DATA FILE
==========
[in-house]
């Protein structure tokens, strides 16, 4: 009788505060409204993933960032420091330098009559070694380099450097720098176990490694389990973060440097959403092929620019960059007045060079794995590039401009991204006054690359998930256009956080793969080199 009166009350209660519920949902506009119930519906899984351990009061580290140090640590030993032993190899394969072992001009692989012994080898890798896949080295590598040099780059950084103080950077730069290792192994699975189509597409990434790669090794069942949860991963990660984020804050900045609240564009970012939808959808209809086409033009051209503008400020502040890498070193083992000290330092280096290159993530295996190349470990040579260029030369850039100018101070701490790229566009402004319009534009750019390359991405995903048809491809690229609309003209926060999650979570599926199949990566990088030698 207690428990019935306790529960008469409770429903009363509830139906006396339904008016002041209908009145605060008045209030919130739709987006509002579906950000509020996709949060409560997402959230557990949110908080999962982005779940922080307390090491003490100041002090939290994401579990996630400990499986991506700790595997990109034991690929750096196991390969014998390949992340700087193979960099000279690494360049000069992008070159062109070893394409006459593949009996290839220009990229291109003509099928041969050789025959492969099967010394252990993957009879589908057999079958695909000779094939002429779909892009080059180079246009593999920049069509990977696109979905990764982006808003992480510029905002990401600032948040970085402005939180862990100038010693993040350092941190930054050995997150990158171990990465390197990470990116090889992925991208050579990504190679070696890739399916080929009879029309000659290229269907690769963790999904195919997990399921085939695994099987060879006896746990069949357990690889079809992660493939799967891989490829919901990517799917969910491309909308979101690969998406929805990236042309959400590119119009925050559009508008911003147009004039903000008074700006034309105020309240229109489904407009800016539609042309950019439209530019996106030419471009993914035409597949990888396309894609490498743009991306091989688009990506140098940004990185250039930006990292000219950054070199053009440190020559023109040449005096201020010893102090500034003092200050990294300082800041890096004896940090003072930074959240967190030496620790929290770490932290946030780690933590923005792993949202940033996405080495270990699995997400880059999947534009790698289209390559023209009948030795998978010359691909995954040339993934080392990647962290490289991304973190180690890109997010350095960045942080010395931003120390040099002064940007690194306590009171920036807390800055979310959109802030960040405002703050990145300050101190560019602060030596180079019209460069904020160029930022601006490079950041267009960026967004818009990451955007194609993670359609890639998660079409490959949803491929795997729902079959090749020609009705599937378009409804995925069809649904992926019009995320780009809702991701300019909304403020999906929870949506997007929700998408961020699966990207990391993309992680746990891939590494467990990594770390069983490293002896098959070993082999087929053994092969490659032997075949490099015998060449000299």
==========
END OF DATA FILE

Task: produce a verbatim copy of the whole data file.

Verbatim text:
[in-house]
């Protein structure tokens, strides 16, 4: 009788505060409204993933960032420091330098009559070694380099450097720098176990490694389990973060440097959403092929620019960059007045060079794995590039401009991204006054690359998930256009956080793969080199 009166009350209660519920949902506009119930519906899984351990009061580290140090640590030993032993190899394969072992001009692989012994080898890798896949080295590598040099780059950084103080950077730069290792192994699975189509597409990434790669090794069942949860991963990660984020804050900045609240564009970012939808959808209809086409033009051209503008400020502040890498070193083992000290330092280096290159993530295996190349470990040579260029030369850039100018101070701490790229566009402004319009534009750019390359991405995903048809491809690229609309003209926060999650979570599926199949990566990088030698 207690428990019935306790529960008469409770429903009363509830139906006396339904008016002041209908009145605060008045209030919130739709987006509002579906950000509020996709949060409560997402959230557990949110908080999962982005779940922080307390090491003490100041002090939290994401579990996630400990499986991506700790595997990109034991690929750096196991390969014998390949992340700087193979960099000279690494360049000069992008070159062109070893394409006459593949009996290839220009990229291109003509099928041969050789025959492969099967010394252990993957009879589908057999079958695909000779094939002429779909892009080059180079246009593999920049069509990977696109979905990764982006808003992480510029905002990401600032948040970085402005939180862990100038010693993040350092941190930054050995997150990158171990990465390197990470990116090889992925991208050579990504190679070696890739399916080929009879029309000659290229269907690769963790999904195919997990399921085939695994099987060879006896746990069949357990690889079809992660493939799967891989490829919901990517799917969910491309909308979101690969998406929805990236042309959400590119119009925050559009508008911003147009004039903000008074700006034309105020309240229109489904407009800016539609042309950019439209530019996106030419471009993914035409597949990888396309894609490498743009991306091989688009990506140098940004990185250039930006990292000219950054070199053009440190020559023109040449005096201020010893102090500034003092200050990294300082800041890096004896940090003072930074959240967190030496620790929290770490932290946030780690933590923005792993949202940033996405080495270990699995997400880059999947534009790698289209390559023209009948030795998978010359691909995954040339993934080392990647962290490289991304973190180690890109997010350095960045942080010395931003120390040099002064940007690194306590009171920036807390800055979310959109802030960040405002703050990145300050101190560019602060030596180079019209460069904020160029930022601006490079950041267009960026967004818009990451955007194609993670359609890639998660079409490959949803491929795997729902079959090749020609009705599937378009409804995925069809649904992926019009995320780009809702991701300019909304403020999906929870949506997007929700998408961020699966990207990391993309992680746990891939590494467990990594770390069983490293002896098959070993082999087929053994092969490659032997075949490099015998060449000299």